Student debt is always a topic of interest, especially now that the weak job market might make it harder for recent graduates to repay that debt. Although student loans get most of the attention, credit cards are also cause for concern. Eighty-four percent of undergraduates had at least one credit card in 2008, according to the Sallie Mae report "How Undergraduate Students Use Credit Cards," released in April 2009. The federal government took steps to protect students from "deceptive marketing tactics" used by credit card companies with the passage of the 2009 Credit Card Accountability, Responsibility, and Disclosure Act, which goes into effect on February 22.
"The law is important for a variety for reasons," says Ed Mierzwinski, consumer program director at U.S. Public Interest Research Group.
"First, it requires verification of ability to re-pay or a co-signer for young consumers. This will limit the number of young people who get credit cards that they cannot afford. Second, it restricts marketing on campus and, although the provision is not perfect, restricts free gifts that might entice consumers to take on excessive debt. Third, it requires schools to report relationships with credit card companies; transparency will improve the ability of researchers to analyze the impact of campus credit card marketing."
"We will not be affected by the new federal restrictions on credit card marketing to students on campus," says John J. King, Vice President of Student Affairs at Roger Williams University (R.I.). "We do not allow credit card companies to solicit on our campus, nor do we provide our students' contact information to credit card companies for direct solicitation."
Also, a financial literacy component was added to the First Year Experience Seminar in fall 2009. More than a dozen states had similar laws in place prior to the federal legislation, Connecticut and Illinois being the most recent additions. The Connecticut law covers much of the same territory as the federal law, but also requires credit card issuers to offer debt education materials.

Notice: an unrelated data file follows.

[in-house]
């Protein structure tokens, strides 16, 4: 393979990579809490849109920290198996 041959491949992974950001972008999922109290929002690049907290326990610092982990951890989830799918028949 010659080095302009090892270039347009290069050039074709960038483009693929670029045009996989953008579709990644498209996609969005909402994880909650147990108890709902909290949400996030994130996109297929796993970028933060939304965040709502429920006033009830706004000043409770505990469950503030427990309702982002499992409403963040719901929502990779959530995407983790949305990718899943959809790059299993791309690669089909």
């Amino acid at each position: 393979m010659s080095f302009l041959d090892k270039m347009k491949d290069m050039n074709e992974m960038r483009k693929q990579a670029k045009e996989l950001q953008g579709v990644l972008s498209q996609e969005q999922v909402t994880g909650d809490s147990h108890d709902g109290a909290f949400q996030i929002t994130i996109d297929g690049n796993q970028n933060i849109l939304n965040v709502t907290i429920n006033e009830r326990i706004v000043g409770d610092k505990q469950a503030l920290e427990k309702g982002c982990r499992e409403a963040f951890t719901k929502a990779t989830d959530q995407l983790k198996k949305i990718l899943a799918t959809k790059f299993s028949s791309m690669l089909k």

"The University of Connecticut already has several of these [regulations] in place," says spokesman Michael Kirk. "We will of course comply with the new regulations, as well." UCONN seniors can take a one-credit Senior Year Experience class, which covers life skills ranging from resume writing to personal financial management. And when they are ready to get a Husky-emblazoned credit card, the Alumni Association's affinity partners page clearly states that revenue from the programs support the association.
Private institutions in Connecticut are not bound by the new state law, but are aware of it. "By our own choosing, we do not have any credit card affiliations or allow for marketing on campus," says Thomas C. Pellegrino, associate vice president for student affairs and dean of students at Fairfield University. The Career Planning Office provides general guidance to students about assessing their economic future after graduation.
Regulations aside, it seems that credit card marketing issues are on the minds of campus administrators. —Ann McClure
After getting flak about a new institutional policy to ban all head coverings at its three campuses, including veils worn by Muslim women, Massachusetts College of Pharmacy and Health Sciences has modified it to allow medical and religious exemptions. The announcement came shortly after a Muslim civil liberties group asked the U.S. Equal Employment Opportunity Commission to investigate whether it was illegal for the college to ban face coverings, under federal law that bans employment discrimination. Referring to the change, a statement released by the college explains,
"Based on a constructive dialogue with our extended community, and an intensive review of safety and security measures with advisors, we have amended our identification policy. As always, our primary concern is the security and safety of all our students, faculty, and staff."
The college's ID policy was revised this past fall as a result of a regular review of security measures so that campus security officials could visually identify people inside campus buildings. "It was not directed at any groups or individuals," explains Director of Communications Michael Ratty, about the policy, "and would have applied to all faculty, staff, and students."